by Meron Lemma, ESES Volunteer
Empowered Solutions for Environmental Sustainability (ESES) is committed to combating plastic accumulation in the environment by empowering micro-entrepreneurs to convert plastic trash to PolyFuel. ESES is on a mission to provide innovative, sustainable, and community-based solutions to address mismanaged plastic waste around the world. We want to help developing communities take control of their waste plastic challenge.
By partnering with UpCycle Africa, a non-profit organization that constructs buildings from plastic bottles, ESES donated 5 PolyFuel processors to individuals who have been working hard to preserve the environment. These individuals have experience working in building sustainable houses and buildings.
This summer, ESES members alongside University of Kentucky students and faculty went to Mpigi, Uganda, and facilitated the donation of PolyFuel processors to hardworking individuals who are passionate about building a more sustainable environment.
Beneficiary 1- Nanukungu Prossy
Nankungu Prossy is a 37-year-old mother of three. She went to school until primary 7. She currently lives in Mpigi and she farms small crops, raises poultry, and rears pigs to earn a living for her and her family.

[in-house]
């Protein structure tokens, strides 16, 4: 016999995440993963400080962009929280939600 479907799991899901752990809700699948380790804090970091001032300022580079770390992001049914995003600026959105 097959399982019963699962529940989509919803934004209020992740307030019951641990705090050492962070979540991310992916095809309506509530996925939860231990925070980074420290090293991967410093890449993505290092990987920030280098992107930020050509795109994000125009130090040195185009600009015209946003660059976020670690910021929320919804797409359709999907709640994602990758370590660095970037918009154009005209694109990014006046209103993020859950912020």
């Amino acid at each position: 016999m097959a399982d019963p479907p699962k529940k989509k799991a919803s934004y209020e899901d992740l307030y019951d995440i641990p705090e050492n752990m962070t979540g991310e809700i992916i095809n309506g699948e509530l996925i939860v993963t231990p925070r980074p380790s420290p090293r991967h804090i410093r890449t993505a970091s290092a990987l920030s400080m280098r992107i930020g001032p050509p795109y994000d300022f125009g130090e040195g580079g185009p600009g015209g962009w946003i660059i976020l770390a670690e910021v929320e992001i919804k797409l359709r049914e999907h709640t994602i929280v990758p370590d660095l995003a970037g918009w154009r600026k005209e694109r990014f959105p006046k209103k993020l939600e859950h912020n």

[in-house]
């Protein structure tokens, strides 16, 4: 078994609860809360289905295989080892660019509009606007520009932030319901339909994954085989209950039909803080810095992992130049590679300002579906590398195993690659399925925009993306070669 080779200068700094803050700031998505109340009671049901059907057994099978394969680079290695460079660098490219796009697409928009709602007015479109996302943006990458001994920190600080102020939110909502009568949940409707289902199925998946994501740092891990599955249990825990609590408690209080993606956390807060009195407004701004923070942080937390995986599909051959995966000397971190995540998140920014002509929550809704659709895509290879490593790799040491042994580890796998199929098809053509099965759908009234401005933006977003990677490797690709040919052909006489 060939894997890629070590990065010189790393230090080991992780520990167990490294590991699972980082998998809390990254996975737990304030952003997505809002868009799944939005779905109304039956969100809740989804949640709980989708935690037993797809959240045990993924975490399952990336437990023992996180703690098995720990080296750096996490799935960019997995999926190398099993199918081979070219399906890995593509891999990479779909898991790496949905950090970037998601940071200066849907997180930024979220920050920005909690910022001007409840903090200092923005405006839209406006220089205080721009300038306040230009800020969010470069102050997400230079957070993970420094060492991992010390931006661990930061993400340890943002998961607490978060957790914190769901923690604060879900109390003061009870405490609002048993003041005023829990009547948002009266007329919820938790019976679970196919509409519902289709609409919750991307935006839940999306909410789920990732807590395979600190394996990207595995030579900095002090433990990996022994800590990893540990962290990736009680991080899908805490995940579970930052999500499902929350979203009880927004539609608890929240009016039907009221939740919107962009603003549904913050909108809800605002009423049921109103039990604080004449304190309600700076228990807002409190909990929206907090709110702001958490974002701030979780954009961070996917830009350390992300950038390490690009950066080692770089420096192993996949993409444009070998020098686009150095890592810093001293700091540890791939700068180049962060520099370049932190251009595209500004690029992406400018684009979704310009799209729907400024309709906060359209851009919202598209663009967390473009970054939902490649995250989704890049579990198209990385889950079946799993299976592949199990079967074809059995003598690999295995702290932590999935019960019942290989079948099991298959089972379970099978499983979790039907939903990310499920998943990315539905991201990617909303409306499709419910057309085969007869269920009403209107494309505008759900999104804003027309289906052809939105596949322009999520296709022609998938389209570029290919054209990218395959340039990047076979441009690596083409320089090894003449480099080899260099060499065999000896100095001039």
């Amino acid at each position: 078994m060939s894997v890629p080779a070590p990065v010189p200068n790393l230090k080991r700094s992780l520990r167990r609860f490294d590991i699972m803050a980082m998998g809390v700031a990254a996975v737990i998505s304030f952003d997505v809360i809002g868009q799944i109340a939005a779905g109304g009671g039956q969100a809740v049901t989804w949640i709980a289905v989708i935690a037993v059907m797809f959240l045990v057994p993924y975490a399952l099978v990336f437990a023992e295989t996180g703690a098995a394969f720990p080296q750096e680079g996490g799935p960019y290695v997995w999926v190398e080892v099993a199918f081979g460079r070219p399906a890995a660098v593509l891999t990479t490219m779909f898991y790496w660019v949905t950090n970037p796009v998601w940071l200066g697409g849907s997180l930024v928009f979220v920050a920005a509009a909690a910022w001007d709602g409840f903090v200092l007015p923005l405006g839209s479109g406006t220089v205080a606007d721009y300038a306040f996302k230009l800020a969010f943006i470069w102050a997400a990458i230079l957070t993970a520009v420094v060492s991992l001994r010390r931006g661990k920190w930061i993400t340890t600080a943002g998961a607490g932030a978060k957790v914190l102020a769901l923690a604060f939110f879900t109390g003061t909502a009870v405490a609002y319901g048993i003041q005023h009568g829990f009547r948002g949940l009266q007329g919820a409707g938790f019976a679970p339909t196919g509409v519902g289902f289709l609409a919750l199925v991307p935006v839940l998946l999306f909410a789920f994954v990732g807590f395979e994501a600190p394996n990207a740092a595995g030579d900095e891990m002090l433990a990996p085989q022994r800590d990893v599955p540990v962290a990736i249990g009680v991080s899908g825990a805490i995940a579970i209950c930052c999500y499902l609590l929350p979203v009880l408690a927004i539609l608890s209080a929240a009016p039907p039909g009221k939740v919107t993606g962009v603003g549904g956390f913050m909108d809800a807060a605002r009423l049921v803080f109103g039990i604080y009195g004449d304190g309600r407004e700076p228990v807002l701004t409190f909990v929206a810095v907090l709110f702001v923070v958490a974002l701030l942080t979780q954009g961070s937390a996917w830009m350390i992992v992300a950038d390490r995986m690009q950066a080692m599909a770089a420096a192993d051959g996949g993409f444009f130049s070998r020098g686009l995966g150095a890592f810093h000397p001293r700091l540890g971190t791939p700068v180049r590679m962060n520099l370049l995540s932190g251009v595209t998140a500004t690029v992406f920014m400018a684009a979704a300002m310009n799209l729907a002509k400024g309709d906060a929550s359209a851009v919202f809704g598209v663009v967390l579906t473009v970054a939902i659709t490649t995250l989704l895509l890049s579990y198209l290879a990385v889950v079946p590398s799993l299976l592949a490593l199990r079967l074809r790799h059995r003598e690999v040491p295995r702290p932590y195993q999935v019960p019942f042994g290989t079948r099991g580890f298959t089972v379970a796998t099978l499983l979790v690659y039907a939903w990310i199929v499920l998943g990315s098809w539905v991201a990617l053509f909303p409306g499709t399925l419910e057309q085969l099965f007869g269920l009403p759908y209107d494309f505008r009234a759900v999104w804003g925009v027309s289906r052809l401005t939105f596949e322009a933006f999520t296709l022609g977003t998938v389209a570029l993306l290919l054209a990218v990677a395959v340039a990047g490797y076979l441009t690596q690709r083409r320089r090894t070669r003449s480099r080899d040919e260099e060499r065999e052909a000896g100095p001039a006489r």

Prossy is also one of the construction workers at UpCycle Africa where her primary role is to make plastic bottles into stronger building block materials. Her hard work and commitment to preserving our environment are commendable.
She says that she is very happy to be one of the first people to receive the processor. She hopes that the fuel made from the processor will supplement her income and improve her living standards. Additionally, she plans on using some of the fuel she makes to cook in her home.
Beneficiary 2- Lukyamuzi Didas
Didas is a 30-year-old man born in Masaka, Uganda, but he came to Mpigi for work. His one-year-old daughter, Maria, joins us in the interview. Didas says he wants the world to be a better place for Maria and has aspirations that she will become president one day.
He started working at UpCycle in 2014 where he helped construct houses that UpCycle Africa built.
He plans to use the PolyFuel processor to start a small business. He explains his plans to market the idea of fuel made from plastic to people who are not aware of this technology. He aspires to recruit a bigger team of sustainable entrepreneurs that will conserve the world as well as develop their economy.
Beneficiary 3- Vincent Kabale
Vincent Kabale is a 33-year-old man born in Mpigi, Uganda. Kabale currently lives with his mother, wife, and two children in Mpigi. He went to school until primary 7 and then joined a vocational institute where he earned his certificate in Electrical Engineering.
Kabale does many things to sustain himself and his family. For instance, he teaches at a vocational institute once a week. He is also one of the construction workers at UpCycle Africa. Additionally, he owns a motorcycle (Boda Boda) that he rents out for daily income.
Kabale is one of the five recipients of ESES’s PolyFuel processor. Since working with UpCycle Africa, he has developed a passion for the environment and sustainability. When asked how he plans on using the processors, Kabali answers “I plan on selling the fuel obtained from the processor to get money”.